To the Editor,
The author not only contradicts his other opinion pieces but contradicts himself within the opinion piece. The author questions if Pelosi’s commission on Jan. 6 was worth it. I feel it is, but we’ll get back to that in just a minute.
The author questions why no commission to investigate property damage associated with Antifa, or our growing national debt. I wholeheartedly agree with the author about the seriousness of all these issues, although I wonder if a commission is needed to investigate each.
From what I have read, it’s an extremely complex task identifying everyone that participated in the Jan. 6 insurrection.
The author just doesn’t get it. The Jan. 6 insurrection was not peaceful protest, “political discourse” (quoting the Republican National Committee), or even civil disobedience. It was an attempt by terrorists to prevent the orderly transition of government from one administration to the next. These terrorists invaded space where they weren’t permitted, and attempted to stop the certification of the presidential election through violence, intimidation and coercion.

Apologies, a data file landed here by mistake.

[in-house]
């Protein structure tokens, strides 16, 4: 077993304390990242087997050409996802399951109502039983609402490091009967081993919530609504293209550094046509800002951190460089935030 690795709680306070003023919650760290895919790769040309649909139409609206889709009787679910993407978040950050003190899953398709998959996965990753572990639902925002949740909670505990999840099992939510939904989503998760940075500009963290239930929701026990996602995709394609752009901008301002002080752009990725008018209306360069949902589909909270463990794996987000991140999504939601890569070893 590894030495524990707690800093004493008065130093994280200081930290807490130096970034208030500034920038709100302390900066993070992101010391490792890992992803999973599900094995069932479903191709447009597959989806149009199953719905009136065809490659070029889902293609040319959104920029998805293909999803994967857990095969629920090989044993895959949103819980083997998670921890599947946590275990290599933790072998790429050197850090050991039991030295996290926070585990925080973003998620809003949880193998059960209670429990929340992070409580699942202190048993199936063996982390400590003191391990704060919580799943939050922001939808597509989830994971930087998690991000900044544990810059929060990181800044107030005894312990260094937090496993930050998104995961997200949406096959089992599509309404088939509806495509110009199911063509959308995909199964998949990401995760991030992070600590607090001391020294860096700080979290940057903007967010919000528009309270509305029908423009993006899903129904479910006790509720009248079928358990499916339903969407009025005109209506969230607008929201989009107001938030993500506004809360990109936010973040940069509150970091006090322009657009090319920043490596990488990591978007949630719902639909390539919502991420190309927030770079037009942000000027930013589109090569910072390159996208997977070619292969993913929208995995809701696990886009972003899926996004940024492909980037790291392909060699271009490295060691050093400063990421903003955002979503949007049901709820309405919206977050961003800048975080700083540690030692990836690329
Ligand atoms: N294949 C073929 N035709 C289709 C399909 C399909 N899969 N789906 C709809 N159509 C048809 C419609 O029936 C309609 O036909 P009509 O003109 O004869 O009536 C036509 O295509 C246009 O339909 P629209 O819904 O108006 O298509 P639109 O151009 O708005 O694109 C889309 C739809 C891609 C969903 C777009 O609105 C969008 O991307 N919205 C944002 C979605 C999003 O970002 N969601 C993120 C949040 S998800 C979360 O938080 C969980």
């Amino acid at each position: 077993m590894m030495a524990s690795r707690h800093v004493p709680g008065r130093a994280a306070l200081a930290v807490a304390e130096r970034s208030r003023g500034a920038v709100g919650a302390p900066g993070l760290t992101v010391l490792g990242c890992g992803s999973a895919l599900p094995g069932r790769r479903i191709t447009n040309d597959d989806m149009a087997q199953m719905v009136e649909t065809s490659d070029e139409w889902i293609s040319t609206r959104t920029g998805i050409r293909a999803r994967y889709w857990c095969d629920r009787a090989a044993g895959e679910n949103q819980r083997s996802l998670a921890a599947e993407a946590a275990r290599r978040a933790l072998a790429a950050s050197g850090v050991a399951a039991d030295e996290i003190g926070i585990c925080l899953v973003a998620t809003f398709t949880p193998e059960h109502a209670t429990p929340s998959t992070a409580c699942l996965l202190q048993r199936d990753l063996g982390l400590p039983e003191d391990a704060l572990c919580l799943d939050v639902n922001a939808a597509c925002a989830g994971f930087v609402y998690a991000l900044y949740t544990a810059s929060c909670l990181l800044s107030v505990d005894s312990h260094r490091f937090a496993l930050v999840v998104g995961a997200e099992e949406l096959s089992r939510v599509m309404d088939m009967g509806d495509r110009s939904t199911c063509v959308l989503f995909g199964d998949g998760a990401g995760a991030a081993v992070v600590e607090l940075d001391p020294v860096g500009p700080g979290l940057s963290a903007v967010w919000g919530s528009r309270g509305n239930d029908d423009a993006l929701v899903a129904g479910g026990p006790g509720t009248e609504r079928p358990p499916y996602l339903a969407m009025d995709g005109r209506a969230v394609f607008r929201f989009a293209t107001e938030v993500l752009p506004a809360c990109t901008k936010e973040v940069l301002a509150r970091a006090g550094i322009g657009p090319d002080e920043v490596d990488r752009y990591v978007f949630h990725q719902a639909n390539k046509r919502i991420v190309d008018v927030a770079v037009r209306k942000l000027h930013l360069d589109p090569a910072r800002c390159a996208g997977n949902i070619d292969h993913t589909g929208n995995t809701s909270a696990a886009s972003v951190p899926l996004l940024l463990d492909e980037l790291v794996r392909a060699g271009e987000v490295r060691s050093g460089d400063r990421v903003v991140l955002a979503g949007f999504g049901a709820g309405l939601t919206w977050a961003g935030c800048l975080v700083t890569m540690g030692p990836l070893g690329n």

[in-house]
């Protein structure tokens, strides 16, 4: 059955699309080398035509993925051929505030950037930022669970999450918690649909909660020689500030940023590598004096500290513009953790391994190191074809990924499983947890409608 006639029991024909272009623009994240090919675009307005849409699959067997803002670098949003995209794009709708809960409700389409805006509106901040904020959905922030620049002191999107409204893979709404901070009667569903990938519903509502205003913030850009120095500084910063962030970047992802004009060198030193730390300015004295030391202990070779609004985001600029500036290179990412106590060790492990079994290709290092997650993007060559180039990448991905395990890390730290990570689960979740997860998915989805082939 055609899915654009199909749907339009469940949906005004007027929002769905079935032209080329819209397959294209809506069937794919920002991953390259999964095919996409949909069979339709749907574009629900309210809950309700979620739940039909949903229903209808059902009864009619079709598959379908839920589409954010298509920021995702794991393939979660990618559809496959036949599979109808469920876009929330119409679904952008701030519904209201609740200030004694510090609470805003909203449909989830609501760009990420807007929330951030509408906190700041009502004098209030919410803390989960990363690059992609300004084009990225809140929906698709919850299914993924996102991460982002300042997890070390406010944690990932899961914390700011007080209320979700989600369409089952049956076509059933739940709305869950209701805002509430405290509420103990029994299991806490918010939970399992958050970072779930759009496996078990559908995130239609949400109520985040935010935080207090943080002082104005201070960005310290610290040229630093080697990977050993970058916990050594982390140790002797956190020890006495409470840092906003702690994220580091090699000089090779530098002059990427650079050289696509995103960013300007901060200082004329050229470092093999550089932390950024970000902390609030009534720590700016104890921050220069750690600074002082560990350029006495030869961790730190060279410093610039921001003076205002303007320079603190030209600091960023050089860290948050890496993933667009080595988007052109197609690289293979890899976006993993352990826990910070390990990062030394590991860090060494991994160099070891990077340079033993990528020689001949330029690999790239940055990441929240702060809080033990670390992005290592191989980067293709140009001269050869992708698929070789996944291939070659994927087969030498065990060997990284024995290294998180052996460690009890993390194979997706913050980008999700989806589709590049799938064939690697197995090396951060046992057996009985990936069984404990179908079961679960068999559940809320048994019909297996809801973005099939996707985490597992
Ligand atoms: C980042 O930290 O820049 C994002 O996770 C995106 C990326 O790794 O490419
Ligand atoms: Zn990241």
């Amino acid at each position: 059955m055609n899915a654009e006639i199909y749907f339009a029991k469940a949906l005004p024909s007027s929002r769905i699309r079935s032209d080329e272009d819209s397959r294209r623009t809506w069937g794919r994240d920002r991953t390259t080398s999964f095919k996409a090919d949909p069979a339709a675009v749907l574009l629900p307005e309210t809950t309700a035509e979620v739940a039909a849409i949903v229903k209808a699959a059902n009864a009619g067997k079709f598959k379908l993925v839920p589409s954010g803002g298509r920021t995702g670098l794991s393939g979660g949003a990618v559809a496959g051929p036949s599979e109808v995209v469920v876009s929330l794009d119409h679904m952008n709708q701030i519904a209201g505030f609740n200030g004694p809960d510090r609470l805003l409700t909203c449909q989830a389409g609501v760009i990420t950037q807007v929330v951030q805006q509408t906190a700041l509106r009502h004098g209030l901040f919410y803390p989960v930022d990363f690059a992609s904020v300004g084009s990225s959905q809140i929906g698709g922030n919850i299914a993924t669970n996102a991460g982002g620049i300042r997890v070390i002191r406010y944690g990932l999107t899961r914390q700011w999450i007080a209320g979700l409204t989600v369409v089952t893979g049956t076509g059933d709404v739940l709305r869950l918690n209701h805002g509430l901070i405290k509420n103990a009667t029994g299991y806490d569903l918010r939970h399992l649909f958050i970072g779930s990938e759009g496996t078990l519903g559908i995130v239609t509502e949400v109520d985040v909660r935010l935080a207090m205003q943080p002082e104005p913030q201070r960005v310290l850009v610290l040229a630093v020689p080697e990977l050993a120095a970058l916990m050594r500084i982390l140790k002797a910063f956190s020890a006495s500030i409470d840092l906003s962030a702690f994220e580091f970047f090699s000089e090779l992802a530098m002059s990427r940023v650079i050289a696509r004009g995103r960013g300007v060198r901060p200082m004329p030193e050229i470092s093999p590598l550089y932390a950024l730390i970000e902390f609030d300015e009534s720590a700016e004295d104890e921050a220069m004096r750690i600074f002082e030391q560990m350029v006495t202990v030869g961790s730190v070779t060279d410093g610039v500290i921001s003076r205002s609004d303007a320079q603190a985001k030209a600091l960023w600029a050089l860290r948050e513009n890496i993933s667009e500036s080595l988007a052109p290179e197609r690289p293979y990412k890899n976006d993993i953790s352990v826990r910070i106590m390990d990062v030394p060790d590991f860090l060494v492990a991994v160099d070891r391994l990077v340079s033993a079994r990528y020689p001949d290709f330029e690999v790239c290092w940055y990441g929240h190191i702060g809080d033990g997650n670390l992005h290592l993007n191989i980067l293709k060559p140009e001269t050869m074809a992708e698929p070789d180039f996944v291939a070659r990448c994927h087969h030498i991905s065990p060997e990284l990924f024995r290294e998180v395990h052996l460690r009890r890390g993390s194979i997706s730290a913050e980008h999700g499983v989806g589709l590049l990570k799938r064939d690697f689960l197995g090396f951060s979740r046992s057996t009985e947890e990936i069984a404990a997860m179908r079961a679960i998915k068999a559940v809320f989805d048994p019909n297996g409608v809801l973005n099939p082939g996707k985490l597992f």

The author has had opinion pieces posted about fare evasion (he disapproves). I will make no comment on this very complex issue. What I will say, however, is that while the author has an issue with a non-violent violation of the law, he apparently has no issue with the violent violation of the law.
So is the author advocating we pick and choose which violations of the law should not be tolerated and which violations of the law we should give a pass to? The author states those who violate basic civil liberties should be held accountable. I’m not quite following how illegal immigrants and national debt violate my basic civil liberties; Antifa-related protests arguably do. But what about the civil liberties of all the senators and House members to conduct their business without fear of injury or death? The author has no issue with this? Is it because his opinions appear to be solidly Republican?